Sound fair? In fact, there’s a big problem. “Virtually no contracts have that kind of minimum payment,” Liazos says. “If the bonus for reaching the target is, say, $1.5 million, but there’s language that the amount the executive receives could be less than that, it suggests that the compensation committee could decide to pay a bonus of zero.”
Therefore, under a literal reading of the law and the IRS guidance, it’s feasible that under most contracts, the way they’re currently structured, no bonus amounts would be considered tax-deductible.
Also remaining unanswered is what compensation increases constitute material modifications to written binding contracts.
The guidance points out three actions that will not be treated as increasing compensation:
“That leaves out everything else that could be changed within these contracts,” Liazos says. “And while an annual bonus is a one-year issue, and long-term incentive payments are typically three-year cycles, deferred compensation agreements might run for a decade or more. I can assure you that there will be lots of amendments to those plans in the next 10 years.”
In many cases, he adds, employees other than top executives might be participants in deferred compensation programs.
“You might have 10% of your work force in these plans,” Liazos says. “So we’ve been telling clients, we don’t know what’s going to be considered a material modification, and putting in a provision that says any change made to the plan won’t apply to the executive officers unless we explicitly say otherwise. That way you won’t inadvertently modify the plan in a way that will cause you to lose a big tax deduction.”
The good news is that most equity awards, such as stock options and stock appreciation rights, “likely should be OK, absent some unusual circumstances,” according to Liazos. In most cases they are written binding contracts that don’t provide for the exercise of discretion.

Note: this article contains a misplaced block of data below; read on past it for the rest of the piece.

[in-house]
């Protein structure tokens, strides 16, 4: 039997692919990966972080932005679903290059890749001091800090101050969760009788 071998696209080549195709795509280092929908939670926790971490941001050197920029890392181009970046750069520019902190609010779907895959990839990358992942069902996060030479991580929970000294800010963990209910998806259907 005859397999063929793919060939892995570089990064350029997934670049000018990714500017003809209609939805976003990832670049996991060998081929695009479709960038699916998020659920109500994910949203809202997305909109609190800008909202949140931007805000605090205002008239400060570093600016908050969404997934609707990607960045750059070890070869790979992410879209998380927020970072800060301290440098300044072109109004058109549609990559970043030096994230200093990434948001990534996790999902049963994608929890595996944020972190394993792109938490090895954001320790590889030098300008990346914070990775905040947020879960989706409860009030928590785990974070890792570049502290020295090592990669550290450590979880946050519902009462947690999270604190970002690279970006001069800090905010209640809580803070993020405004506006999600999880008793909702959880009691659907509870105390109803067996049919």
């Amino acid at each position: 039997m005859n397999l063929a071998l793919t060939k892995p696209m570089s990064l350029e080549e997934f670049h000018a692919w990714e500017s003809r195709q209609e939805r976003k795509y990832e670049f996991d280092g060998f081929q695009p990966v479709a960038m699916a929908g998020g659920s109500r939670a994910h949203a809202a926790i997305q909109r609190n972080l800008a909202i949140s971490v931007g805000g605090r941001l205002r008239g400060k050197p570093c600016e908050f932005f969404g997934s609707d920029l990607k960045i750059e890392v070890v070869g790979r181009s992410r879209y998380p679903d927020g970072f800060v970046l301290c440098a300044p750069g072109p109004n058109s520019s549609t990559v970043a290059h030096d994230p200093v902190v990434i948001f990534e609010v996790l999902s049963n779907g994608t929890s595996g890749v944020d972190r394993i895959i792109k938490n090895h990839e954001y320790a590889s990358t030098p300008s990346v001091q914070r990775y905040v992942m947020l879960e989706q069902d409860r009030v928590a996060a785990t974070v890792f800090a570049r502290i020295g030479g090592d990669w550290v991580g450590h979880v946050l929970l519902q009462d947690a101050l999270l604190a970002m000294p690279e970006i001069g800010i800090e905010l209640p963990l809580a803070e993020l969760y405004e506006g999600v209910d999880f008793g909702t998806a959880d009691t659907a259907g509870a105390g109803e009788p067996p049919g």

Meanwhile, CFOs have a professional interest in the IRS guidance beyond their own compensation.
Most corporate tax directors likely took positions early this year about what level of tax deductibility they expected based on the language in the TCJA. “In many cases, it’s not unreasonable to assume that they took positions that were more aggressive than what’s listed in this IRS notice,” Liazos says.
Specifically, the CFO and the tax director have to determine whether negative discretion was applied to executive pay and, if so, the impact that could have on tax deductibility.
“There may be deferred tax assets on the balance sheet that they’ll now have to write down in light of the guidance,” says Liazos.
He cautions that it’s important for a board of directors to be kept fully informed on any additional compensation costs the company may bear as a result of the changes to IRS Section 162(m). It’s likewise important for the board to consider the impact of the extra costs, and to document that they did so.
“There will surely be plaintiffs’ lawyers filing strike lawsuits, saying shareholders are bearing outrageous costs that the board didn’t even consider,” Liazos says. “My advice to companies is simple: You know there are people trolling for these lawsuits. Protect yourself and make sure you have a record that the board and its committees considered these costs.”